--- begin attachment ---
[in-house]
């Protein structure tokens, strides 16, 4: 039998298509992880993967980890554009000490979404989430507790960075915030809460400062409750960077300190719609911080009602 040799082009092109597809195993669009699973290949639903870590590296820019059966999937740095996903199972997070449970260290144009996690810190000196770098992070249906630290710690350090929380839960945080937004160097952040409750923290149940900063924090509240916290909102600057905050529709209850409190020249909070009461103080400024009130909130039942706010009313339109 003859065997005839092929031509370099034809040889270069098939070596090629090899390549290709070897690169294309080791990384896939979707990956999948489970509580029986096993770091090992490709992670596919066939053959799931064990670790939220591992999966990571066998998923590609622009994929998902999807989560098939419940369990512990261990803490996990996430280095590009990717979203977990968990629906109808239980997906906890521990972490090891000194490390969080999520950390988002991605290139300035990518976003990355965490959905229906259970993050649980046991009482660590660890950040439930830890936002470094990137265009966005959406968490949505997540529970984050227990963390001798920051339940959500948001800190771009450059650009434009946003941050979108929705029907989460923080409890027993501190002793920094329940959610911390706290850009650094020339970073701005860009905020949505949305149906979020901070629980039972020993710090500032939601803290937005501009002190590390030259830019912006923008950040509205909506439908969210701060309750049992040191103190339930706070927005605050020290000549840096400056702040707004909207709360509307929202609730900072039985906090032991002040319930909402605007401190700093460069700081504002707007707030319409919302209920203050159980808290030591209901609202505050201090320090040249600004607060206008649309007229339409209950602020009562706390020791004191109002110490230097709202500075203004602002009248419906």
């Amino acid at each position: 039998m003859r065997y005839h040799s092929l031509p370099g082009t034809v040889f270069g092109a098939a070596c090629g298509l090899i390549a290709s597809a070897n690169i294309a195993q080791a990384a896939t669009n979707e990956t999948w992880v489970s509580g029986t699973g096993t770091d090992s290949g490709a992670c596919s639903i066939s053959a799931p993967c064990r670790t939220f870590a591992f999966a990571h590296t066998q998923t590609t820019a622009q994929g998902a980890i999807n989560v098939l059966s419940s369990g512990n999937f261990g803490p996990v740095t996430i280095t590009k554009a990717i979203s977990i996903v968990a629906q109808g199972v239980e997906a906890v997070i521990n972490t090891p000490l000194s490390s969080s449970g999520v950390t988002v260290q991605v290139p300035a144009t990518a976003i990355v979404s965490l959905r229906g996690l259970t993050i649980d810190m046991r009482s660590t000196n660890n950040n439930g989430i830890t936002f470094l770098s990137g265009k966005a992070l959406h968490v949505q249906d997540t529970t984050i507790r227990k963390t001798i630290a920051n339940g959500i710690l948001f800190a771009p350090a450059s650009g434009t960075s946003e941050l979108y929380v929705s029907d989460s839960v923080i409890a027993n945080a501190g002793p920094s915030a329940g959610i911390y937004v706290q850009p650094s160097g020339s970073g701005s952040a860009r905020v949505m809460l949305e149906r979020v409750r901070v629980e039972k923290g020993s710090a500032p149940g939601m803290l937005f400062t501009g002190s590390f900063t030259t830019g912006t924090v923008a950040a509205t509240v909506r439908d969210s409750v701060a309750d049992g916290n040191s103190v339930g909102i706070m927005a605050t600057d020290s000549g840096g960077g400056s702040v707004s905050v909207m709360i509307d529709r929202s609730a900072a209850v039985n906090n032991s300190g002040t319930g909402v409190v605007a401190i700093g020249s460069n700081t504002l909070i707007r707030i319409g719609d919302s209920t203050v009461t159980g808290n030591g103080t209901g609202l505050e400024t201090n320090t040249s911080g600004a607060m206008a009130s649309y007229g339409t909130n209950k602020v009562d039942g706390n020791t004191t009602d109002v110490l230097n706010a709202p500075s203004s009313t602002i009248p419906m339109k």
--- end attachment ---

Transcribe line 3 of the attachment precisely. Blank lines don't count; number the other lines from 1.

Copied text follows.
């Amino acid at each position: 039998m003859r065997y005839h040799s092929l031509p370099g082009t034809v040889f270069g092109a098939a070596c090629g298509l090899i390549a290709s597809a070897n690169i294309a195993q080791a990384a896939t669009n979707e990956t999948w992880v489970s509580g029986t699973g096993t770091d090992s290949g490709a992670c596919s639903i066939s053959a799931p993967c064990r670790t939220f870590a591992f999966a990571h590296t066998q998923t590609t820019a622009q994929g998902a980890i999807n989560v098939l059966s419940s369990g512990n999937f261990g803490p996990v740095t996430i280095t590009k554009a990717i979203s977990i996903v968990a629906q109808g199972v239980e997906a906890v997070i521990n972490t090891p000490l000194s490390s969080s449970g999520v950390t988002v260290q991605v290139p300035a144009t990518a976003i990355v979404s965490l959905r229906g996690l259970t993050i649980d810190m046991r009482s660590t000196n660890n950040n439930g989430i830890t936002f470094l770098s990137g265009k966005a992070l959406h968490v949505q249906d997540t529970t984050i507790r227990k963390t001798i630290a920051n339940g959500i710690l948001f800190a771009p350090a450059s650009g434009t960075s946003e941050l979108y929380v929705s029907d989460s839960v923080i409890a027993n945080a501190g002793p920094s915030a329940g959610i911390y937004v706290q850009p650094s160097g020339s970073g701005s952040a860009r905020v949505m809460l949305e149906r979020v409750r901070v629980e039972k923290g020993s710090a500032p149940g939601m803290l937005f400062t501009g002190s590390f900063t030259t830019g912006t924090v923008a950040a509205t509240v909506r439908d969210s409750v701060a309750d049992g916290n040191s103190v339930g909102i706070m927005a605050t600057d020290s000549g840096g960077g400056s702040v707004s905050v909207m709360i509307d529709r929202s609730a900072a209850v039985n906090n032991s300190g002040t319930g909402v409190v605007a401190i700093g020249s460069n700081t504002l909070i707007r707030i319409g719609d919302s209920t203050v009461t159980g808290n030591g103080t209901g609202l505050e400024t201090n320090t040249s911080g600004a607060m206008a009130s649309y007229g339409t909130n209950k602020v009562d039942g706390n020791t004191t009602d109002v110490l230097n706010a709202p500075s203004s009313t602002i009248p419906m339109k």